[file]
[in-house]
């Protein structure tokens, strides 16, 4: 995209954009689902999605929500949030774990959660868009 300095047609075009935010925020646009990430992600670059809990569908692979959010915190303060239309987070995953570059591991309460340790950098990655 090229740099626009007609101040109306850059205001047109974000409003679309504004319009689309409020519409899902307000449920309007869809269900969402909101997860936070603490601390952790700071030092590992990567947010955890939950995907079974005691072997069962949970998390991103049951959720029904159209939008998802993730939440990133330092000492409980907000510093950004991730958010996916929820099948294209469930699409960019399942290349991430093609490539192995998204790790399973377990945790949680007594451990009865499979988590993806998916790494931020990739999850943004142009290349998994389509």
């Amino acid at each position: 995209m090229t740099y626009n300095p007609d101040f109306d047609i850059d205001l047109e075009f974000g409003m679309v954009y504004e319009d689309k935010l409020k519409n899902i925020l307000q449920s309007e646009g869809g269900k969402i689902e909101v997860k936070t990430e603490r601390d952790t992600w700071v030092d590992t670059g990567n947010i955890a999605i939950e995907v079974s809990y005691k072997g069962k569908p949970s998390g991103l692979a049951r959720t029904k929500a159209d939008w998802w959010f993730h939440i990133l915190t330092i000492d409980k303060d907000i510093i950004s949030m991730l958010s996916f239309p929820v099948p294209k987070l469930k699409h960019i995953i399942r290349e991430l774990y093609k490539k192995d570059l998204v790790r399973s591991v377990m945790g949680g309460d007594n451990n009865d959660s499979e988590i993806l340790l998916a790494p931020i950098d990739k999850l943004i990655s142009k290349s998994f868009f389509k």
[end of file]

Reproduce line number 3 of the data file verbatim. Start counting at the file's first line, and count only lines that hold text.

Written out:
């Amino acid at each position: 995209m090229t740099y626009n300095p007609d101040f109306d047609i850059d205001l047109e075009f974000g409003m679309v954009y504004e319009d689309k935010l409020k519409n899902i925020l307000q449920s309007e646009g869809g269900k969402i689902e909101v997860k936070t990430e603490r601390d952790t992600w700071v030092d590992t670059g990567n947010i955890a999605i939950e995907v079974s809990y005691k072997g069962k569908p949970s998390g991103l692979a049951r959720t029904k929500a159209d939008w998802w959010f993730h939440i990133l915190t330092i000492d409980k303060d907000i510093i950004s949030m991730l958010s996916f239309p929820v099948p294209k987070l469930k699409h960019i995953i399942r290349e991430l774990y093609k490539k192995d570059l998204v790790r399973s591991v377990m945790g949680g309460d007594n451990n009865d959660s499979e988590i993806l340790l998916a790494p931020i950098d990739k999850l943004i990655s142009k290349s998994f868009f389509k």